Press Releases

Press Release #12-25

Seth Solomonow/Nicholas Mosquera: (212) 839-4850

NYC DOT Announces Expansion of Midtown Congestion Management System, Receives National Transportation Award

First phase of Midtown in Motion has resulted in an overall 10% improvement in travel speeds, wins transportation technology award from ITS America

New York City Department of Transportation (DOT) Commissioner Janette Sadik-Khan today announced the expansion of Midtown in Motion, the congestion management system implemented last year to improve traffic conditions in Midtown by enabling city traffic engineers to identify and respond to traffic conditions in real time. The service area will more than double in size to include Midtown from 1st to 9th avenues and from 42nd to 57th streets. Installed in July 2011, the first phase of the program included 100 microwave sensors, 32 traffic video cameras and E-ZPass readers at 23 intersections to measure traffic speeds. Over the course of the year, engineers in DOT’s Traffic Management Center (TMC) used the technology to quickly identify congestion issues as they occurred and use networked Advanced Solid State Traffic Controllers (ATSC) to remotely adjust Midtown traffic signal patterns, unplug bottlenecks and smooth the flow of traffic. Preliminary results of the first phase showed an overall 10% improvement in travel times on the avenues in the 110-block service area, as measured by E-ZPass readers, and taxi GPS data showed similar results. The expanded service area, covering more than 270 square blocks, will include an additional 110 microwave sensors, 24 traffic video cameras, and 36 E-ZPass readers, and will be fully operational this September, allowing engineers to respond to congestion throughout the heart of Midtown. Intelligent Transportation Society of America (ITS America) president Scott Belcher also awarded Commissioner Sadik-Khan a Smart Solution Spotlight award for using innovative technology to reduce congestion and minimize pollution.

“When Midtown moves, New York City moves,” said Commissioner Sadik-Khan. “While every New Yorker talks about beating the traffic, by extending Midtown in Motion and speeding our reaction times to trouble spots, we’ve taken decisive steps towards managing it more effectively. We also welcome this Smart Solution Spotlight award for shining a light on our non-stop efforts to keep New Yorkers moving.”

“From cameras to microwave sensors and EZ-pass readers to Advanced Solid State Traffic Controllers, Midtown in Motion is a showcase of the most sophisticated intelligent transportation solutions available to public agencies,” said Scott Belcher, President and CEO of ITS America.  “ITS America is excited to recognize this comprehensive use of technology and real time data which has resulted in a highly successful deployment that can be replicated in cities throughout the country.”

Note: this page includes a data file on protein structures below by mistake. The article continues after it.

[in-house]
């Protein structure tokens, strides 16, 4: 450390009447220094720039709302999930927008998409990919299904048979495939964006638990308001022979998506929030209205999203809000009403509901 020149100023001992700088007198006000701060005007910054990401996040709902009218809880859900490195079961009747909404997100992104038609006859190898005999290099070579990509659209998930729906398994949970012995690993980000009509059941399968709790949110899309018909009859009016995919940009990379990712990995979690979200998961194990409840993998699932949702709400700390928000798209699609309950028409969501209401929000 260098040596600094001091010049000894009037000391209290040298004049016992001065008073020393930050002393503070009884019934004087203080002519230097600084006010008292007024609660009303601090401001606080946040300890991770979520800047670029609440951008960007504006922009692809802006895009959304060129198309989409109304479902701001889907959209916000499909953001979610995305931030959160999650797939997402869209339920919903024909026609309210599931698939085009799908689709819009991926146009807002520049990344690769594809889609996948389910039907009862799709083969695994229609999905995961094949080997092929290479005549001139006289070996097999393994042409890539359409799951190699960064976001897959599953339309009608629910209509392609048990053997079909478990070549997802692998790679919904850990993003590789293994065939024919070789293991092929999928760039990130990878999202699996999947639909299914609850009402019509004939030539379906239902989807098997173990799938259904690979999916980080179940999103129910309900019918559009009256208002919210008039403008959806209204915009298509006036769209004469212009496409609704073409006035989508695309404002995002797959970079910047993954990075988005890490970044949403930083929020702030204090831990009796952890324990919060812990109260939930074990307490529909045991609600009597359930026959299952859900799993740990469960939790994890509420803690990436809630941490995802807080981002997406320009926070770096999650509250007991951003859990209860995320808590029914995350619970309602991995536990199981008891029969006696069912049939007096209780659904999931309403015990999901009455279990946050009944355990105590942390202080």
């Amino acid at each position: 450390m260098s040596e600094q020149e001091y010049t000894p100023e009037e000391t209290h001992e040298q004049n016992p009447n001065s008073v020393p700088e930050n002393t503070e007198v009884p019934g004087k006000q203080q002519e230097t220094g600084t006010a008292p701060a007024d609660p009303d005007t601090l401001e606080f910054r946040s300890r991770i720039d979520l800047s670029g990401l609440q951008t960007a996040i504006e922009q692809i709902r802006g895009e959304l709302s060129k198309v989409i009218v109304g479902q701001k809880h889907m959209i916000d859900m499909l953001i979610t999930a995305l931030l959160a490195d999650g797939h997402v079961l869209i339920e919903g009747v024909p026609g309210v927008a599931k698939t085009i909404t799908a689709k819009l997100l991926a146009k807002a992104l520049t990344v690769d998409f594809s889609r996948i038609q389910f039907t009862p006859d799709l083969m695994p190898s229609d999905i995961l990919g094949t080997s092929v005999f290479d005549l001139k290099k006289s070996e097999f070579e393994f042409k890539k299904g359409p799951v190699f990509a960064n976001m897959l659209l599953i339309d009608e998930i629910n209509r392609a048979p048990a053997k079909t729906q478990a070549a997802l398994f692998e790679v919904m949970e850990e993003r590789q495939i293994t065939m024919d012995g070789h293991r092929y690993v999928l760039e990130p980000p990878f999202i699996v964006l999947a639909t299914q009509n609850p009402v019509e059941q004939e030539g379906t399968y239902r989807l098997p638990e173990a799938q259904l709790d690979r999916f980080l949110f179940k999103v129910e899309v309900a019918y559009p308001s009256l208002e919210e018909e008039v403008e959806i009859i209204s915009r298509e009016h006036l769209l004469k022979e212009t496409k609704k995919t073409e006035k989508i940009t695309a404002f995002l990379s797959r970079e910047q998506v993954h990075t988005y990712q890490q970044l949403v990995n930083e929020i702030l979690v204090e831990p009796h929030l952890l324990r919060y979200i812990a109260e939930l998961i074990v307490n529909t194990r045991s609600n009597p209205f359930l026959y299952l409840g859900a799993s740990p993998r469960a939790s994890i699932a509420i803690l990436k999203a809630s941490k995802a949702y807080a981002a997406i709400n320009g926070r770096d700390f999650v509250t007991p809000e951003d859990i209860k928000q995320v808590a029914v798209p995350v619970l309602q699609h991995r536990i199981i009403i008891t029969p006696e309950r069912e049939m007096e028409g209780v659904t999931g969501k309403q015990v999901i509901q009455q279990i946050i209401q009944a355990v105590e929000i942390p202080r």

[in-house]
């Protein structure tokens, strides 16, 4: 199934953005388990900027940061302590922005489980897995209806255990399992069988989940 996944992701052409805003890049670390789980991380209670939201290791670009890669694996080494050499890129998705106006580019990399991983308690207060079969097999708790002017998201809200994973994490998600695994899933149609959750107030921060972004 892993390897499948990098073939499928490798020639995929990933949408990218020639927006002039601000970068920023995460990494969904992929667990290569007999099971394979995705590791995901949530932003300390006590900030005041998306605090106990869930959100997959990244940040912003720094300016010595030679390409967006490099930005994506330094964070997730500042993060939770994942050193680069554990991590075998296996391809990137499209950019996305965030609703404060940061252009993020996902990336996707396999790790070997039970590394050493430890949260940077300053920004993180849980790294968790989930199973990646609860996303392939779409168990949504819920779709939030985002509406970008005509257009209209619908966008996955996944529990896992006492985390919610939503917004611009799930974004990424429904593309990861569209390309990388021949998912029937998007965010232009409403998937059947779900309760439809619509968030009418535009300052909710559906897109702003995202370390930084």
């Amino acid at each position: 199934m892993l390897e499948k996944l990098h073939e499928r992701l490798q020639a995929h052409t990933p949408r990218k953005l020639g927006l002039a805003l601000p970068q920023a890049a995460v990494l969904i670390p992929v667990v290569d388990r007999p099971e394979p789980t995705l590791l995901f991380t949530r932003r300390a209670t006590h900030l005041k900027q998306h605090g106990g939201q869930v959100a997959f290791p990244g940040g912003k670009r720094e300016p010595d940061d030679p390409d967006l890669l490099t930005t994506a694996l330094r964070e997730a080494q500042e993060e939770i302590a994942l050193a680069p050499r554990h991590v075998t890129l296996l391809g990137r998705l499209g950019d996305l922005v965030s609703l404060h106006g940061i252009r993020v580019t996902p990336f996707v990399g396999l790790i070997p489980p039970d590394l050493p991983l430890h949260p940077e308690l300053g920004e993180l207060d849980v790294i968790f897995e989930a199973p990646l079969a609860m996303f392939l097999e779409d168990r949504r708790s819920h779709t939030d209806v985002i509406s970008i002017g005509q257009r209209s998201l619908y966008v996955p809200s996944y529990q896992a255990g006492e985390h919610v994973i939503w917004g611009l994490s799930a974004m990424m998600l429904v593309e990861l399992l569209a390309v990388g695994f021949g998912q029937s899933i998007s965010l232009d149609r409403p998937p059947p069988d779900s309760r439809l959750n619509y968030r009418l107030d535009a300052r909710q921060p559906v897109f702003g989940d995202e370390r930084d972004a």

“Innovative systems like ‘Midtown in Motion’ help keep America moving," said Federal Highway Administrator Victor Mendez. "This technology improves safety and reduces traffic congestion for drivers, bicyclists and pedestrians, which makes a big difference as they go about their day to day activities.”

The cost of this Midtown in Motion expansion is $2.9 million, with $580,000 of that contributed by the City, and the remainder by New York State. A further $2 million is being invested in 200 new ASTCs, $1.6 million of that from the Federal Highway Administration and the remainder from the City. All Midtown in Motion data is transmitted wirelessly to the TMC in Long Island City, where engineers can immediately identify congestion issues and adjust the latest generation of networked traffic signals. Midtown in Motion, the TMC, and ASTCs are just some of the results of the nearly $300 million DOT has invested in traffic management tools and advanced technology across the city, an important part of the more than $4.9 billion dedicated to more than 800 capital projects and state of good repair initiatives over the last five years.

The 200 new ATSCs to be installed in conjunction with this Midtown in Motion expansion bring the citywide total to nearly 9,000. These new signals can be adjusted to more evenly distribute traffic flow, helping to clear congested areas, or allowing engineers to clear isolated backups caused by collisions or double-parked vehicles. On avenues, the ATSCs also allow engineers adjust signal timing plans, giving them the ability to choose a simultaneous signal progression, where all signals change concurrently, or a traffic signal progression, with which drivers travelling a constant speed encounter green lights as they move along a corridor. In addition to the role these controllers play in Midtown in Motion, this state-of-the-art equipment is also more weather-resistant and tamperproof, and requires less maintenance than previous generations, which could only be adjusted based on time of day, leaving no ability to respond to crashes, construction, or special events. DOT is nearing its goal of having all 12,500 signalized intersections converted to this advanced technology by the end of 2013.

The real-time Midtown in Motion traffic information is available on DOT’s website, on smartphones and tablets and is also accessible to app developers in New York’s burgeoning technology industry. All of this data transmission is made possible by the New York City Wireless Network (NYCWiN), developed by the Department of Information Technology and Telecommunications. NYCWiN provides real-time access to voice, video, and data communications throughout the five boroughs for agency and emergency use. This innovative application of technology in the reduction of greenhouses gas emissions and air pollution is one of the top priorities of PlaNYC.

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